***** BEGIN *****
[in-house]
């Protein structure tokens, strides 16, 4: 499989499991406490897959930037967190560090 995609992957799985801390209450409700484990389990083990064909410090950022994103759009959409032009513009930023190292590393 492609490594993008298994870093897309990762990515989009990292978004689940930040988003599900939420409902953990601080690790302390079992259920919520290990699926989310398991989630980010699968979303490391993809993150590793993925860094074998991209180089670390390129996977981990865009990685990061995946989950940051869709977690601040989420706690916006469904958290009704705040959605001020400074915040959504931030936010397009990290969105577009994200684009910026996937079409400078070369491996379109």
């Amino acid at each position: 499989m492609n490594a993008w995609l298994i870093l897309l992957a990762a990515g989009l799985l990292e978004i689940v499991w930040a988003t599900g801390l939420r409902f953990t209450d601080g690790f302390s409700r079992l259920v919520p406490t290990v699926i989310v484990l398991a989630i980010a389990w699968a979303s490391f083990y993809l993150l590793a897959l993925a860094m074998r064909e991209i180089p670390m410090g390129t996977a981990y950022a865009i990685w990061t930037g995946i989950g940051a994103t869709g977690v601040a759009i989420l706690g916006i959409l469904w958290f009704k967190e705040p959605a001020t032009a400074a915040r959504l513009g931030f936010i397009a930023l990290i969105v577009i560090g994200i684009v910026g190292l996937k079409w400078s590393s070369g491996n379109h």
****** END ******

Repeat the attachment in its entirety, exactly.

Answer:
[in-house]
């Protein structure tokens, strides 16, 4: 499989499991406490897959930037967190560090 995609992957799985801390209450409700484990389990083990064909410090950022994103759009959409032009513009930023190292590393 492609490594993008298994870093897309990762990515989009990292978004689940930040988003599900939420409902953990601080690790302390079992259920919520290990699926989310398991989630980010699968979303490391993809993150590793993925860094074998991209180089670390390129996977981990865009990685990061995946989950940051869709977690601040989420706690916006469904958290009704705040959605001020400074915040959504931030936010397009990290969105577009994200684009910026996937079409400078070369491996379109």
């Amino acid at each position: 499989m492609n490594a993008w995609l298994i870093l897309l992957a990762a990515g989009l799985l990292e978004i689940v499991w930040a988003t599900g801390l939420r409902f953990t209450d601080g690790f302390s409700r079992l259920v919520p406490t290990v699926i989310v484990l398991a989630i980010a389990w699968a979303s490391f083990y993809l993150l590793a897959l993925a860094m074998r064909e991209i180089p670390m410090g390129t996977a981990y950022a865009i990685w990061t930037g995946i989950g940051a994103t869709g977690v601040a759009i989420l706690g916006i959409l469904w958290f009704k967190e705040p959605a001020t032009a400074a915040r959504l513009g931030f936010i397009a930023l990290i969105v577009i560090g994200i684009v910026g190292l996937k079409w400078s590393s070369g491996n379109h």